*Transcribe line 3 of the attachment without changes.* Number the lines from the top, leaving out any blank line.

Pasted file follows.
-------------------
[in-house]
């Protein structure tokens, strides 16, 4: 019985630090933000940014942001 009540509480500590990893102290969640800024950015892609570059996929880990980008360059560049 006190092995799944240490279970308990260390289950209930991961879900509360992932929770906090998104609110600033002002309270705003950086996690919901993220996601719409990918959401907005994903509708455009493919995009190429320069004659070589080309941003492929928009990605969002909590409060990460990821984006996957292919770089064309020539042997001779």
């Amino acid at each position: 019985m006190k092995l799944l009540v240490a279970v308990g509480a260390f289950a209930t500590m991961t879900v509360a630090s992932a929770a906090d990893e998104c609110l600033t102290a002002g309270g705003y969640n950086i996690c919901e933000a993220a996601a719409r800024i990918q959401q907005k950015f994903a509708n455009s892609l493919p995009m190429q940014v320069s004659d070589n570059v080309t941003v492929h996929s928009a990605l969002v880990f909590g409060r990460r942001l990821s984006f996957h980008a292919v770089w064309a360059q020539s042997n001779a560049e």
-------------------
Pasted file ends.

């Amino acid at each position: 019985m006190k092995l799944l009540v240490a279970v308990g509480a260390f289950a209930t500590m991961t879900v509360a630090s992932a929770a906090d990893e998104c609110l600033t102290a002002g309270g705003y969640n950086i996690c919901e933000a993220a996601a719409r800024i990918q959401q907005k950015f994903a509708n455009s892609l493919p995009m190429q940014v320069s004659d070589n570059v080309t941003v492929h996929s928009a990605l969002v880990f909590g409060r990460r942001l990821s984006f996957h980008a292919v770089w064309a360059q020539s042997n001779a560049e």